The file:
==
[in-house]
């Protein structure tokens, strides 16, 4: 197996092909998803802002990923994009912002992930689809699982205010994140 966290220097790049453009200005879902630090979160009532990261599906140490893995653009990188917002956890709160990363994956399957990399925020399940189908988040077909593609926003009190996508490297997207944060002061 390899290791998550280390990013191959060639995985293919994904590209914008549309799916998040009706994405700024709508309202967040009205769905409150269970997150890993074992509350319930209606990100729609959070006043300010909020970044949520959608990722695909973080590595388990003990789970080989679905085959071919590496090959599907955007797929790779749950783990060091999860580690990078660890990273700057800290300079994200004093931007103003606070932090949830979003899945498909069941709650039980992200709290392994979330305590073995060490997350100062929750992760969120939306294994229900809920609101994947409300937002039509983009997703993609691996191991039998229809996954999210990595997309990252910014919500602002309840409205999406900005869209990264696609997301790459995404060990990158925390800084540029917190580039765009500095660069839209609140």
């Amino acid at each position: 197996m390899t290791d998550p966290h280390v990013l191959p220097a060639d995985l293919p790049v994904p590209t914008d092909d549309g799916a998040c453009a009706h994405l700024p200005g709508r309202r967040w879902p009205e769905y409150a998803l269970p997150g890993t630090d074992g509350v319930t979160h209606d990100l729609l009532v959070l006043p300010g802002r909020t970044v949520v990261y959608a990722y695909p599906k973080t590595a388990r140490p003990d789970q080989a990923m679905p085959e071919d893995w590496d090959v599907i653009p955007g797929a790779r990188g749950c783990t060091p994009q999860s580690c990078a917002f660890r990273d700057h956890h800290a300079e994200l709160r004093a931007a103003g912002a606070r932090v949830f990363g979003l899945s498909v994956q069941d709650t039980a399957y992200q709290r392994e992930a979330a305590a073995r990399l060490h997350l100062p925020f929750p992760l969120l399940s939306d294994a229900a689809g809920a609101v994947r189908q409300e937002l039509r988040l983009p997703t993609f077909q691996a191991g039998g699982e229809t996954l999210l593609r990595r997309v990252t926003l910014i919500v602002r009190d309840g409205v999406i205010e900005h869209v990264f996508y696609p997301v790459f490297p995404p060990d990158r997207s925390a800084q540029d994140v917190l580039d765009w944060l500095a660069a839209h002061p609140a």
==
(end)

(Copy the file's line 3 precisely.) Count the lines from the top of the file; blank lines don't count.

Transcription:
């Amino acid at each position: 197996m390899t290791d998550p966290h280390v990013l191959p220097a060639d995985l293919p790049v994904p590209t914008d092909d549309g799916a998040c453009a009706h994405l700024p200005g709508r309202r967040w879902p009205e769905y409150a998803l269970p997150g890993t630090d074992g509350v319930t979160h209606d990100l729609l009532v959070l006043p300010g802002r909020t970044v949520v990261y959608a990722y695909p599906k973080t590595a388990r140490p003990d789970q080989a990923m679905p085959e071919d893995w590496d090959v599907i653009p955007g797929a790779r990188g749950c783990t060091p994009q999860s580690c990078a917002f660890r990273d700057h956890h800290a300079e994200l709160r004093a931007a103003g912002a606070r932090v949830f990363g979003l899945s498909v994956q069941d709650t039980a399957y992200q709290r392994e992930a979330a305590a073995r990399l060490h997350l100062p925020f929750p992760l969120l399940s939306d294994a229900a689809g809920a609101v994947r189908q409300e937002l039509r988040l983009p997703t993609f077909q691996a191991g039998g699982e229809t996954l999210l593609r990595r997309v990252t926003l910014i919500v602002r009190d309840g409205v999406i205010e900005h869209v990264f996508y696609p997301v790459f490297p995404p060990d990158r997207s925390a800084q540029d994140v917190l580039d765009w944060l500095a660069a839209h002061p609140a």